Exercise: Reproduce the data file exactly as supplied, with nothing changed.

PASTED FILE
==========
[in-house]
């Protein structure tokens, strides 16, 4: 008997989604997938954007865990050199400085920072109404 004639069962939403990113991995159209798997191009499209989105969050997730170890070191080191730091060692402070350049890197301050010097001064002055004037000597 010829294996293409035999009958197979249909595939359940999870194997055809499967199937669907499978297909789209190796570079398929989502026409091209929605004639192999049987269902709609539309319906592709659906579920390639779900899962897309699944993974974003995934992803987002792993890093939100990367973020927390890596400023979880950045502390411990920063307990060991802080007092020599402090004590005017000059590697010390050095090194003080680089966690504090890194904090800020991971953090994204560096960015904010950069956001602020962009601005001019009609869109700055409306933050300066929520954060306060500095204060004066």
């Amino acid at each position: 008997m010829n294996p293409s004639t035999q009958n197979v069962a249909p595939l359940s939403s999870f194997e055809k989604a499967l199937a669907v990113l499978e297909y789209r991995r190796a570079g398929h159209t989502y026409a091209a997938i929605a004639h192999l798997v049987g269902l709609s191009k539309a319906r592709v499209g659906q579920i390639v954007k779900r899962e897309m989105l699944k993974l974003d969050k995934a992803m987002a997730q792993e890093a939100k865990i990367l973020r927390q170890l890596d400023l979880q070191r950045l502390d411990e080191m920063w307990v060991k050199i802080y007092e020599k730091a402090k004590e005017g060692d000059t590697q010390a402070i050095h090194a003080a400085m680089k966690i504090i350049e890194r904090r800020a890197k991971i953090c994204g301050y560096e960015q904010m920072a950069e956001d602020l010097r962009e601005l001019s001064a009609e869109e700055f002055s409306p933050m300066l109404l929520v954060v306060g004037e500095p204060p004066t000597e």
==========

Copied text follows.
[in-house]
């Protein structure tokens, strides 16, 4: 008997989604997938954007865990050199400085920072109404 004639069962939403990113991995159209798997191009499209989105969050997730170890070191080191730091060692402070350049890197301050010097001064002055004037000597 010829294996293409035999009958197979249909595939359940999870194997055809499967199937669907499978297909789209190796570079398929989502026409091209929605004639192999049987269902709609539309319906592709659906579920390639779900899962897309699944993974974003995934992803987002792993890093939100990367973020927390890596400023979880950045502390411990920063307990060991802080007092020599402090004590005017000059590697010390050095090194003080680089966690504090890194904090800020991971953090994204560096960015904010950069956001602020962009601005001019009609869109700055409306933050300066929520954060306060500095204060004066």
């Amino acid at each position: 008997m010829n294996p293409s004639t035999q009958n197979v069962a249909p595939l359940s939403s999870f194997e055809k989604a499967l199937a669907v990113l499978e297909y789209r991995r190796a570079g398929h159209t989502y026409a091209a997938i929605a004639h192999l798997v049987g269902l709609s191009k539309a319906r592709v499209g659906q579920i390639v954007k779900r899962e897309m989105l699944k993974l974003d969050k995934a992803m987002a997730q792993e890093a939100k865990i990367l973020r927390q170890l890596d400023l979880q070191r950045l502390d411990e080191m920063w307990v060991k050199i802080y007092e020599k730091a402090k004590e005017g060692d000059t590697q010390a402070i050095h090194a003080a400085m680089k966690i504090i350049e890194r904090r800020a890197k991971i953090c994204g301050y560096e960015q904010m920072a950069e956001d602020l010097r962009e601005l001019s001064a009609e869109e700055f002055s409306p933050m300066l109404l929520v954060v306060g004037e500095p204060p004066t000597e």